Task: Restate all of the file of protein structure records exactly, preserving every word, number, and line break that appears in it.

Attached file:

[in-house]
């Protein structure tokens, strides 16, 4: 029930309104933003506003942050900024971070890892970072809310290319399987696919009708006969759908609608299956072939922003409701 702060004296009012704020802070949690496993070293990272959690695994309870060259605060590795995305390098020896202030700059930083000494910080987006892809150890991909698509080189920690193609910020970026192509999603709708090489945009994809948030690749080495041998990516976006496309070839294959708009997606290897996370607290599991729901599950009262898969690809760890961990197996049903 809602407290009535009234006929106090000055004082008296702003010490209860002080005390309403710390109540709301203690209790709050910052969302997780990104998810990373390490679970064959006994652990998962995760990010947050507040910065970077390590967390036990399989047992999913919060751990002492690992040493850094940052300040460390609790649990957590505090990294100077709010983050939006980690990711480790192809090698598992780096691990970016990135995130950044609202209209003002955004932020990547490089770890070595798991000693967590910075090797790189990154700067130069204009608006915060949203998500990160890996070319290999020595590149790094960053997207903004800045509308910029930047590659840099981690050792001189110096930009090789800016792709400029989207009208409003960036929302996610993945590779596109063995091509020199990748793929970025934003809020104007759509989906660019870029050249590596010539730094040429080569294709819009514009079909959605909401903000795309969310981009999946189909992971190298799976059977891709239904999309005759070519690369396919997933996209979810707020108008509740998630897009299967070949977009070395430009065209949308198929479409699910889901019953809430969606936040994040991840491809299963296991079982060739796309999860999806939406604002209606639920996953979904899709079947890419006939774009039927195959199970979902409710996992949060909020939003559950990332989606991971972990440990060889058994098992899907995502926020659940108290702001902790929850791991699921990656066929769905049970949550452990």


[in-house]
């Protein structure tokens, strides 16, 4: 029930309104933003506003942050900024971070890892970072809310290319399987696919009708006969759908609608299956072939922003409701 702060004296009012704020802070949690496993070293990272959690695994309870060259605060590795995305390098020896202030700059930083000494910080987006892809150890991909698509080189920690193609910020970026192509999603709708090489945009994809948030690749080495041998990516976006496309070839294959708009997606290897996370607290599991729901599950009262898969690809760890961990197996049903 809602407290009535009234006929106090000055004082008296702003010490209860002080005390309403710390109540709301203690209790709050910052969302997780990104998810990373390490679970064959006994652990998962995760990010947050507040910065970077390590967390036990399989047992999913919060751990002492690992040493850094940052300040460390609790649990957590505090990294100077709010983050939006980690990711480790192809090698598992780096691990970016990135995130950044609202209209003002955004932020990547490089770890070595798991000693967590910075090797790189990154700067130069204009608006915060949203998500990160890996070319290999020595590149790094960053997207903004800045509308910029930047590659840099981690050792001189110096930009090789800016792709400029989207009208409003960036929302996610993945590779596109063995091509020199990748793929970025934003809020104007759509989906660019870029050249590596010539730094040429080569294709819009514009079909959605909401903000795309969310981009999946189909992971190298799976059977891709239904999309005759070519690369396919997933996209979810707020108008509740998630897009299967070949977009070395430009065209949308198929479409699910889901019953809430969606936040994040991840491809299963296991079982060739796309999860999806939406604002209606639920996953979904899709079947890419006939774009039927195959199970979902409710996992949060909020939003559950990332989606991971972990440990060889058994098992899907995502926020659940108290702001902790929850791991699921990656066929769905049970949550452990």